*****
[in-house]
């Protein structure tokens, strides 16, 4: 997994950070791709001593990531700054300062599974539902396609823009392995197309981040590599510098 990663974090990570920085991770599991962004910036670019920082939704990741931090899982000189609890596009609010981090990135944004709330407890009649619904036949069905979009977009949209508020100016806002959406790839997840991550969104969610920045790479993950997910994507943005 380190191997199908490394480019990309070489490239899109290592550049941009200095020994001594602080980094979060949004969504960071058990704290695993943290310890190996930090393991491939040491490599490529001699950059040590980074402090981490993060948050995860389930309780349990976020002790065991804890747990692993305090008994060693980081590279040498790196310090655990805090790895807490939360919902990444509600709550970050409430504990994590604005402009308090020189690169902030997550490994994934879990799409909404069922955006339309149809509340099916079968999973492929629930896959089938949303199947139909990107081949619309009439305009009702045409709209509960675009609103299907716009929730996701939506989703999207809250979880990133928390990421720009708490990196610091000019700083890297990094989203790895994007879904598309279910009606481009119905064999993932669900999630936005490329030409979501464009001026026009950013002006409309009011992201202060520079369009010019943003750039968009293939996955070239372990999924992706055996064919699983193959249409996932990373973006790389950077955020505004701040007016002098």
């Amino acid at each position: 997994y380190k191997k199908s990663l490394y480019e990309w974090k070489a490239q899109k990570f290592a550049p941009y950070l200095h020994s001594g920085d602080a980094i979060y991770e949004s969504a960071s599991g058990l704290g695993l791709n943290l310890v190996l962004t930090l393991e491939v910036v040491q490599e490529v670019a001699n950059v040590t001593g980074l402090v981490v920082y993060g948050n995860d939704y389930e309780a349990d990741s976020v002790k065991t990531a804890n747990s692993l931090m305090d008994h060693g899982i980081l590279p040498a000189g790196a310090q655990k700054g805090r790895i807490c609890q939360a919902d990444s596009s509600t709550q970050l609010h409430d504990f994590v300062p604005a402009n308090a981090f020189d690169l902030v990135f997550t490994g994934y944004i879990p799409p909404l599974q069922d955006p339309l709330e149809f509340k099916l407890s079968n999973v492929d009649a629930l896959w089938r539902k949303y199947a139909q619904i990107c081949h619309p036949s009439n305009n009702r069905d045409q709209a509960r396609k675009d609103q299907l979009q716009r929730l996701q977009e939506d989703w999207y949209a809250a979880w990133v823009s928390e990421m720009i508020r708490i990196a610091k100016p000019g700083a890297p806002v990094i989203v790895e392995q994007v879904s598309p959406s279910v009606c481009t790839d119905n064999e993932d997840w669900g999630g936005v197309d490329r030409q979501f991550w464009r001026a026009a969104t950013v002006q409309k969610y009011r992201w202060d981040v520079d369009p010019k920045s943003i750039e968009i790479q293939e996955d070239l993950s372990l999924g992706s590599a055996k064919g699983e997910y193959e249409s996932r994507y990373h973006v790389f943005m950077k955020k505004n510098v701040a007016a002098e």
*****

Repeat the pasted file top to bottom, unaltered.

[in-house]
């Protein structure tokens, strides 16, 4: 997994950070791709001593990531700054300062599974539902396609823009392995197309981040590599510098 990663974090990570920085991770599991962004910036670019920082939704990741931090899982000189609890596009609010981090990135944004709330407890009649619904036949069905979009977009949209508020100016806002959406790839997840991550969104969610920045790479993950997910994507943005 380190191997199908490394480019990309070489490239899109290592550049941009200095020994001594602080980094979060949004969504960071058990704290695993943290310890190996930090393991491939040491490599490529001699950059040590980074402090981490993060948050995860389930309780349990976020002790065991804890747990692993305090008994060693980081590279040498790196310090655990805090790895807490939360919902990444509600709550970050409430504990994590604005402009308090020189690169902030997550490994994934879990799409909404069922955006339309149809509340099916079968999973492929629930896959089938949303199947139909990107081949619309009439305009009702045409709209509960675009609103299907716009929730996701939506989703999207809250979880990133928390990421720009708490990196610091000019700083890297990094989203790895994007879904598309279910009606481009119905064999993932669900999630936005490329030409979501464009001026026009950013002006409309009011992201202060520079369009010019943003750039968009293939996955070239372990999924992706055996064919699983193959249409996932990373973006790389950077955020505004701040007016002098």
């Amino acid at each position: 997994y380190k191997k199908s990663l490394y480019e990309w974090k070489a490239q899109k990570f290592a550049p941009y950070l200095h020994s001594g920085d602080a980094i979060y991770e949004s969504a960071s599991g058990l704290g695993l791709n943290l310890v190996l962004t930090l393991e491939v910036v040491q490599e490529v670019a001699n950059v040590t001593g980074l402090v981490v920082y993060g948050n995860d939704y389930e309780a349990d990741s976020v002790k065991t990531a804890n747990s692993l931090m305090d008994h060693g899982i980081l590279p040498a000189g790196a310090q655990k700054g805090r790895i807490c609890q939360a919902d990444s596009s509600t709550q970050l609010h409430d504990f994590v300062p604005a402009n308090a981090f020189d690169l902030v990135f997550t490994g994934y944004i879990p799409p909404l599974q069922d955006p339309l709330e149809f509340k099916l407890s079968n999973v492929d009649a629930l896959w089938r539902k949303y199947a139909q619904i990107c081949h619309p036949s009439n305009n009702r069905d045409q709209a509960r396609k675009d609103q299907l979009q716009r929730l996701q977009e939506d989703w999207y949209a809250a979880w990133v823009s928390e990421m720009i508020r708490i990196a610091k100016p000019g700083a890297p806002v990094i989203v790895e392995q994007v879904s598309p959406s279910v009606c481009t790839d119905n064999e993932d997840w669900g999630g936005v197309d490329r030409q979501f991550w464009r001026a026009a969104t950013v002006q409309k969610y009011r992201w202060d981040v520079d369009p010019k920045s943003i750039e968009i790479q293939e996955d070239l993950s372990l999924g992706s590599a055996k064919g699983e997910y193959e249409s996932r994507y990373h973006v790389f943005m950077k955020k505004n510098v701040a007016a002098e």